Packing punch at crunch time

Football: When the game is on the line, Ravens tight end Shannon Sharpe is a good bet to come up big.

November 30, 2001|By Brent Jones | Brent Jones,SUN STAFF

Speaking on the same topic in separate areas and without any prodding, Ravens coach Brian Billick and tight end Shannon Sharpe both made references to Michael Jordan.

Billick directly compared what Sharpe does for the Ravens to what Jordan used to do for the Chicago Bulls, while Sharpe gingerly put himself in the same sentence with Jordan.

"All you have to do is see what he's done for us in the playoffs last year," Billick said. "If there was a play to be made, you knew who it was going to be. It's not like the defenses don't know it.

"You better put somebody on Jordan at the end of the game. You find that best player, and Shannon is that player for us."

The Jacksonville Jaguars could not find Sharpe on Sunday and paid for it by watching the seven-time Pro Bowler haul in the game-winning touchdown with 14 seconds left. Working from a spread formation, the Ravens matched Sharpe one-on-one with a safety, then watched anxiously as he outran his man to the back of the end zone, pulled down the pass, kept his feet in and proceeded to celebrate.

Going to Sharpe with the game on the line was as expected as it was seemingly unstoppable, a characteristic that marked Jordan's career - one in which he hit the final shot to win his last NBA title in 1998 before coming out of retirement this year.

And if the situation calls for it in Sunday's game against the Indianapolis Colts at PSINet Stadium, expect Sharpe to be calling for and getting the ball again.

"Ultimately, that is what made Michael Jordan," Sharpe said. "I'll never classify myself with Jordan, but he scored 30 points and when the game was on the line, he was not afraid to take the last shot, and not afraid to fail. That's how I am. I'm not afraid to say I want the ball in my hands."

The Ravens love getting it to him. In the 31 games he has played since signing as a free agent before the 2000 season, Sharpe has either scored the winning touchdown or come up with the biggest impact play eight times.

Remember, he is a 33-year-old tight end in the twilight of his career.

"That does not happen often," tight ends coach Wade Harman said. "Usually in the league, there are only one or two tight ends like that who can make a difference."

After playing in Denver for 10 seasons, Sharpe already had the reputation of being a money player before he signed with the Ravens. But he was admittedly in the shadow of quarterback John Elway and later running back Terrell Davis.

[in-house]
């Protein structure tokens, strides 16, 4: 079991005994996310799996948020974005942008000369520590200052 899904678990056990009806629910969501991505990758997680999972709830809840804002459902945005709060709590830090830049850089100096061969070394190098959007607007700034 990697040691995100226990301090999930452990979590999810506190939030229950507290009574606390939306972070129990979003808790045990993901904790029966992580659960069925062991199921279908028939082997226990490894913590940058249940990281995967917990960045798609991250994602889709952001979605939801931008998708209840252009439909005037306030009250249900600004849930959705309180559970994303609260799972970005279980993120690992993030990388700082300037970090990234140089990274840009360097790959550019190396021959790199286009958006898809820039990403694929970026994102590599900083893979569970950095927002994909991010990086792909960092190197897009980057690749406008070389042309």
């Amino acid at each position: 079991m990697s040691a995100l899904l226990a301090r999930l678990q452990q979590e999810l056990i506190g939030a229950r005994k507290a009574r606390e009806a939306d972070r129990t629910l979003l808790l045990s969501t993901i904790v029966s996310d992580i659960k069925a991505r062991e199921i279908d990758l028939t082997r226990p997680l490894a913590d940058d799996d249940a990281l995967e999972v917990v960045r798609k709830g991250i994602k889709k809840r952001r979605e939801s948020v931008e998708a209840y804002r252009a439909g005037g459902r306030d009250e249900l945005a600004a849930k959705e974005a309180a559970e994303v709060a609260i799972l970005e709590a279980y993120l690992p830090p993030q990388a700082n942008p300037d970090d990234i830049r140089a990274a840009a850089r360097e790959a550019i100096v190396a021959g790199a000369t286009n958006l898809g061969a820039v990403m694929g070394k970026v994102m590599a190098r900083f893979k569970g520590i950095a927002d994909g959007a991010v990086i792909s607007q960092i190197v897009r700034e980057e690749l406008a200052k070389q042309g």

Now he is the most recognizable offensive name and undoubtedly the Ravens' go-to guy, taking everything he learned in Denver and manifesting it in his play today.

Looking back over his career, two incidents in particular stand out in making Sharpe the player he is for the Ravens. First, the good.

"The biggest play I made was in the [1997] AFC championship game against the [Pittsburgh] Steelers," Sharpe said. "We're on are own 20-yard line and it's third-and-6. We're up 24-21 [with under two minutes left], but the Steelers had clearly gained momentum. [Broncos quarterback] John [Elway] tells me to just go get open. If I dropped that pass, everything I would have accomplished up until that point is out. I caught 80, 90 balls that season, but the one that really mattered the most I was able to pull it down. Once you make that one big play, you feel you can make them all. And that's what's happened with me here."

Sharpe did not want a repeat of the feeling he felt six years ago when Elway looked to go to him.

"You have to fail sometimes in order to succeed, to get an appreciation of what it is like to be on the other side," he said. "I remember in 1991, I dropped a touchdown against the Raiders that would have given us home-field advantage throughout the playoffs [the Broncos eventually lost in Buffalo in the AFC championship game]. I can remember going home, saying, `If I ever get put in that situation again, I won't let that happen.' "

Sharpe still has to pause and compose himself before relaying that story - quite a reaction to something that happened 10 years ago. But such a perfectionist nature may help explain why he is the league-leader at his position in catches (56) and yards (623).

"He just knows the offense, the detail of the route and concept of the route that when we need a play, he knows how to set up guys, and he has the experience and know-how to get open," quarterback Elvis Grbac said. "You can say he's lucky in making big plays, but he visualizes that and understands that when a play is needed, he can make it because of the amount of time he puts in it and the experience he has."

Next for Ravens

Opponent: Indianapolis Colts

Site: PSINet Stadium

When: Sunday, 1 p.m.

TV/Radio: Ch. 13/WJFK (1300 AM), WQSR (102.7 FM)

Line: Ravens by 7

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